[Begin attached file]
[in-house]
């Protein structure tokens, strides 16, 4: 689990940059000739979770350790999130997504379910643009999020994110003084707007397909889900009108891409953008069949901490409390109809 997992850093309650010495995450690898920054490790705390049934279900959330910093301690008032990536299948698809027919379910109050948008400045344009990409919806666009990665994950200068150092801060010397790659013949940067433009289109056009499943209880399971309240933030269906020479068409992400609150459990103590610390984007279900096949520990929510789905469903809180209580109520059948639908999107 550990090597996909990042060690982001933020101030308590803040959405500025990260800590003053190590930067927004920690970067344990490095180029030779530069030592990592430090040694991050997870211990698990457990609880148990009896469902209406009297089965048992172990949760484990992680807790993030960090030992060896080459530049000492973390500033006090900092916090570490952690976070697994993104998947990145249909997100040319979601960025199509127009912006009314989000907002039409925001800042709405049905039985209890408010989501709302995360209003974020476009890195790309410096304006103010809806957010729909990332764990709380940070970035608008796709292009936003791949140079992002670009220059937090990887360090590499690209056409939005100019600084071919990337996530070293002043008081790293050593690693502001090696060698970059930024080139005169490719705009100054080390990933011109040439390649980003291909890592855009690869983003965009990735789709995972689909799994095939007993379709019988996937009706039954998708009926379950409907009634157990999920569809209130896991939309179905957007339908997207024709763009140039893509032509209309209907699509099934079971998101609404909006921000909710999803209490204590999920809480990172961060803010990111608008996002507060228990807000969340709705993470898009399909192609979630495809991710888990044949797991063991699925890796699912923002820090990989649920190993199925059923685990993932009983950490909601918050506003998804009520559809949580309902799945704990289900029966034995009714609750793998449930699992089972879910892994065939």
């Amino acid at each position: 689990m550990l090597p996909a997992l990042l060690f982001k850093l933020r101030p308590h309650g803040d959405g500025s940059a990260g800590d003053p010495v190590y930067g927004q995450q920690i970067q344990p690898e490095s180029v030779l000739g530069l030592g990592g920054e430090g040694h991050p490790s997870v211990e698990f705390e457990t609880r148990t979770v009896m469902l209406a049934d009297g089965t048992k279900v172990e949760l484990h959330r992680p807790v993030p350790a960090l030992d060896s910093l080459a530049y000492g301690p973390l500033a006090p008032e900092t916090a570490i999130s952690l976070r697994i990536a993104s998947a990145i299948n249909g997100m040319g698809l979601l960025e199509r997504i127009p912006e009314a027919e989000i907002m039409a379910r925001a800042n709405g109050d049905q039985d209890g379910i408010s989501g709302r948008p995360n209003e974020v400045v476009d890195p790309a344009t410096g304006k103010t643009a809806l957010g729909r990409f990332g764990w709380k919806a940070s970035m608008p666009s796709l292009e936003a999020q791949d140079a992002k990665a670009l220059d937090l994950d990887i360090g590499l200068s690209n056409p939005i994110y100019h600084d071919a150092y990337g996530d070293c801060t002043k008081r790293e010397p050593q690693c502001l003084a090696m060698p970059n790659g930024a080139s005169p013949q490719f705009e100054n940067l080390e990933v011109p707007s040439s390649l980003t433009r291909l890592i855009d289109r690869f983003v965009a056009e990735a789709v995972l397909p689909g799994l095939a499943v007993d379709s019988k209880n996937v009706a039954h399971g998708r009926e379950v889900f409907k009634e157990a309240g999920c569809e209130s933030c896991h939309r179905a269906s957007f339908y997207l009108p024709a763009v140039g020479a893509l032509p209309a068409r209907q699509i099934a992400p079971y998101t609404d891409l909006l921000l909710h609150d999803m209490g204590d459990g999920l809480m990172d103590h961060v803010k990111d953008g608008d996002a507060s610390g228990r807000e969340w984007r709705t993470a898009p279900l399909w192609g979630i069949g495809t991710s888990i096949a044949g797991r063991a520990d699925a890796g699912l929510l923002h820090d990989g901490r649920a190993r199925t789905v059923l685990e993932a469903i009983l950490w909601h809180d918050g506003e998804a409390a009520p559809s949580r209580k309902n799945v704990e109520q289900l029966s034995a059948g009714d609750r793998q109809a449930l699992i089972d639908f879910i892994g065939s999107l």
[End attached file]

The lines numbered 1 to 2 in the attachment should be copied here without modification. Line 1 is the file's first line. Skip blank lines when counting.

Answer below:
[in-house]
């Protein structure tokens, strides 16, 4: 689990940059000739979770350790999130997504379910643009999020994110003084707007397909889900009108891409953008069949901490409390109809 997992850093309650010495995450690898920054490790705390049934279900959330910093301690008032990536299948698809027919379910109050948008400045344009990409919806666009990665994950200068150092801060010397790659013949940067433009289109056009499943209880399971309240933030269906020479068409992400609150459990103590610390984007279900096949520990929510789905469903809180209580109520059948639908999107 550990090597996909990042060690982001933020101030308590803040959405500025990260800590003053190590930067927004920690970067344990490095180029030779530069030592990592430090040694991050997870211990698990457990609880148990009896469902209406009297089965048992172990949760484990992680807790993030960090030992060896080459530049000492973390500033006090900092916090570490952690976070697994993104998947990145249909997100040319979601960025199509127009912006009314989000907002039409925001800042709405049905039985209890408010989501709302995360209003974020476009890195790309410096304006103010809806957010729909990332764990709380940070970035608008796709292009936003791949140079992002670009220059937090990887360090590499690209056409939005100019600084071919990337996530070293002043008081790293050593690693502001090696060698970059930024080139005169490719705009100054080390990933011109040439390649980003291909890592855009690869983003965009990735789709995972689909799994095939007993379709019988996937009706039954998708009926379950409907009634157990999920569809209130896991939309179905957007339908997207024709763009140039893509032509209309209907699509099934079971998101609404909006921000909710999803209490204590999920809480990172961060803010990111608008996002507060228990807000969340709705993470898009399909192609979630495809991710888990044949797991063991699925890796699912923002820090990989649920190993199925059923685990993932009983950490909601918050506003998804009520559809949580309902799945704990289900029966034995009714609750793998449930699992089972879910892994065939």